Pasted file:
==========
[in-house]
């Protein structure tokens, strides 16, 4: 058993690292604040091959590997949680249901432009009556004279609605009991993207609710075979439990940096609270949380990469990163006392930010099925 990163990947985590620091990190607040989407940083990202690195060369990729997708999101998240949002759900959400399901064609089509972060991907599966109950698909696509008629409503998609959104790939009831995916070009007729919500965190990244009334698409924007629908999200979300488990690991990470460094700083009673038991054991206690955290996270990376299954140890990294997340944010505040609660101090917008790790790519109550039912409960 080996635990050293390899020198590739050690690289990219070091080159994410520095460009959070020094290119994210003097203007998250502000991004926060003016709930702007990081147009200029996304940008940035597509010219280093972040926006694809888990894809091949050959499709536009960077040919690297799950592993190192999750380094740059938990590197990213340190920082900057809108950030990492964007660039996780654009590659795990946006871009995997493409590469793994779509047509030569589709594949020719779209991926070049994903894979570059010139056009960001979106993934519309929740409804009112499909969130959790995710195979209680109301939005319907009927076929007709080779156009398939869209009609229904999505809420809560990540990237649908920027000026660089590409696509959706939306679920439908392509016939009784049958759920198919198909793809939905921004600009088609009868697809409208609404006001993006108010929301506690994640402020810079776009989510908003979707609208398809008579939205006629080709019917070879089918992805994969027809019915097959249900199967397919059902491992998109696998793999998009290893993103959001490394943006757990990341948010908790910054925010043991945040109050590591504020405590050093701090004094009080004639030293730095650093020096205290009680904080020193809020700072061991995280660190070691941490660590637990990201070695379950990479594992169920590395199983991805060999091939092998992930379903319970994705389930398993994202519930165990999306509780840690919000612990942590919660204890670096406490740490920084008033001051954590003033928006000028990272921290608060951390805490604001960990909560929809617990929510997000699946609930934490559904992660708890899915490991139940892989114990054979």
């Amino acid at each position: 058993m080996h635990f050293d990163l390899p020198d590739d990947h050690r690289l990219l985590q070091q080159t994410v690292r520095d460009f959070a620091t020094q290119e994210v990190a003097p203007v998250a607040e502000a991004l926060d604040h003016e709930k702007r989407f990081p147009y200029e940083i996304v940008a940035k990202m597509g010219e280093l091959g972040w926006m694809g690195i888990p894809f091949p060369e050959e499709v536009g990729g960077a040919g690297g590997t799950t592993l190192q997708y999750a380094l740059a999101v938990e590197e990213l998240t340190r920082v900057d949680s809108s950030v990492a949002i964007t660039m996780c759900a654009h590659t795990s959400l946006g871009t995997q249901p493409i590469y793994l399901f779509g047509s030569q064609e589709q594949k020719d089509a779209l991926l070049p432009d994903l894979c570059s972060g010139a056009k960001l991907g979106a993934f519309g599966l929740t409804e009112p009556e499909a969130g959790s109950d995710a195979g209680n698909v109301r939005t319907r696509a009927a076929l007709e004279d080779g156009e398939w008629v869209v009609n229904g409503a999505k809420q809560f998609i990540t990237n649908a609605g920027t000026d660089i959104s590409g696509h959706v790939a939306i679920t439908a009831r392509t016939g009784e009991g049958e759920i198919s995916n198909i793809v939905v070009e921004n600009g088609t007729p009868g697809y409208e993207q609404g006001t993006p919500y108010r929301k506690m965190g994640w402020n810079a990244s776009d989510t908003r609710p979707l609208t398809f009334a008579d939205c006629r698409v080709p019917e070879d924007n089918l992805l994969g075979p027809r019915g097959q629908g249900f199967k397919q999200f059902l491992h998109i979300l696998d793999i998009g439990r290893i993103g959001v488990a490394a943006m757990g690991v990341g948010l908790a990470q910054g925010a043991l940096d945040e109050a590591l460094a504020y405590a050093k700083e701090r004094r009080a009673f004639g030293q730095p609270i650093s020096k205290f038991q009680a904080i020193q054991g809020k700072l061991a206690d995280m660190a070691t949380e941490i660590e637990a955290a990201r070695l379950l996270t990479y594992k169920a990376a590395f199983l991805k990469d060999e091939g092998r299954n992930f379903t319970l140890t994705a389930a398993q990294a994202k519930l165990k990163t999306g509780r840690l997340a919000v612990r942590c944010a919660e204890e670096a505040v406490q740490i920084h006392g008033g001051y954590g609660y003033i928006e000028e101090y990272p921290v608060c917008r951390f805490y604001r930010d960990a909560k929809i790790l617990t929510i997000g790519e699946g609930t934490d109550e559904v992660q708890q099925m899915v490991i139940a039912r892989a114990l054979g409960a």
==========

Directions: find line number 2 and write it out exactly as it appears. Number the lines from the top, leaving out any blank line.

């Protein structure tokens, strides 16, 4: 058993690292604040091959590997949680249901432009009556004279609605009991993207609710075979439990940096609270949380990469990163006392930010099925 990163990947985590620091990190607040989407940083990202690195060369990729997708999101998240949002759900959400399901064609089509972060991907599966109950698909696509008629409503998609959104790939009831995916070009007729919500965190990244009334698409924007629908999200979300488990690991990470460094700083009673038991054991206690955290996270990376299954140890990294997340944010505040609660101090917008790790790519109550039912409960 080996635990050293390899020198590739050690690289990219070091080159994410520095460009959070020094290119994210003097203007998250502000991004926060003016709930702007990081147009200029996304940008940035597509010219280093972040926006694809888990894809091949050959499709536009960077040919690297799950592993190192999750380094740059938990590197990213340190920082900057809108950030990492964007660039996780654009590659795990946006871009995997493409590469793994779509047509030569589709594949020719779209991926070049994903894979570059010139056009960001979106993934519309929740409804009112499909969130959790995710195979209680109301939005319907009927076929007709080779156009398939869209009609229904999505809420809560990540990237649908920027000026660089590409696509959706939306679920439908392509016939009784049958759920198919198909793809939905921004600009088609009868697809409208609404006001993006108010929301506690994640402020810079776009989510908003979707609208398809008579939205006629080709019917070879089918992805994969027809019915097959249900199967397919059902491992998109696998793999998009290893993103959001490394943006757990990341948010908790910054925010043991945040109050590591504020405590050093701090004094009080004639030293730095650093020096205290009680904080020193809020700072061991995280660190070691941490660590637990990201070695379950990479594992169920590395199983991805060999091939092998992930379903319970994705389930398993994202519930165990999306509780840690919000612990942590919660204890670096406490740490920084008033001051954590003033928006000028990272921290608060951390805490604001960990909560929809617990929510997000699946609930934490559904992660708890899915490991139940892989114990054979």